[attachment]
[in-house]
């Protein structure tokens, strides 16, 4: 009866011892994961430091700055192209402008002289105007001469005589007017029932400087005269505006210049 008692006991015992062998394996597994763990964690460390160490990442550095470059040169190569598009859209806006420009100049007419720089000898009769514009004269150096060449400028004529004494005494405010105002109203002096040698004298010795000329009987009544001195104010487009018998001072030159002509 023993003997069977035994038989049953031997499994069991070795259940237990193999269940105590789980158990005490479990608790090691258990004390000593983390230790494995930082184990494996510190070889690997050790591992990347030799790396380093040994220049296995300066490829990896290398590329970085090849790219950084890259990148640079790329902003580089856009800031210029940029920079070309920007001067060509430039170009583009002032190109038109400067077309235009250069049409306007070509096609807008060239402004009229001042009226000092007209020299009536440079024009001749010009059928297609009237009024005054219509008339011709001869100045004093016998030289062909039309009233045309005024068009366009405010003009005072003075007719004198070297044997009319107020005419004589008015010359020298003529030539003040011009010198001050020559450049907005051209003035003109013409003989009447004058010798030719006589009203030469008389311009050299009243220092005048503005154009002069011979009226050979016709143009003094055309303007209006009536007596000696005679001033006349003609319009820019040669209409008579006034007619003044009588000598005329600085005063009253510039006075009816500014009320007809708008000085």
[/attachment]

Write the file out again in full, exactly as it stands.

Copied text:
[in-house]
């Protein structure tokens, strides 16, 4: 009866011892994961430091700055192209402008002289105007001469005589007017029932400087005269505006210049 008692006991015992062998394996597994763990964690460390160490990442550095470059040169190569598009859209806006420009100049007419720089000898009769514009004269150096060449400028004529004494005494405010105002109203002096040698004298010795000329009987009544001195104010487009018998001072030159002509 023993003997069977035994038989049953031997499994069991070795259940237990193999269940105590789980158990005490479990608790090691258990004390000593983390230790494995930082184990494996510190070889690997050790591992990347030799790396380093040994220049296995300066490829990896290398590329970085090849790219950084890259990148640079790329902003580089856009800031210029940029920079070309920007001067060509430039170009583009002032190109038109400067077309235009250069049409306007070509096609807008060239402004009229001042009226000092007209020299009536440079024009001749010009059928297609009237009024005054219509008339011709001869100045004093016998030289062909039309009233045309005024068009366009405010003009005072003075007719004198070297044997009319107020005419004589008015010359020298003529030539003040011009010198001050020559450049907005051209003035003109013409003989009447004058010798030719006589009203030469008389311009050299009243220092005048503005154009002069011979009226050979016709143009003094055309303007209006009536007596000696005679001033006349003609319009820019040669209409008579006034007619003044009588000598005329600085005063009253510039006075009816500014009320007809708008000085």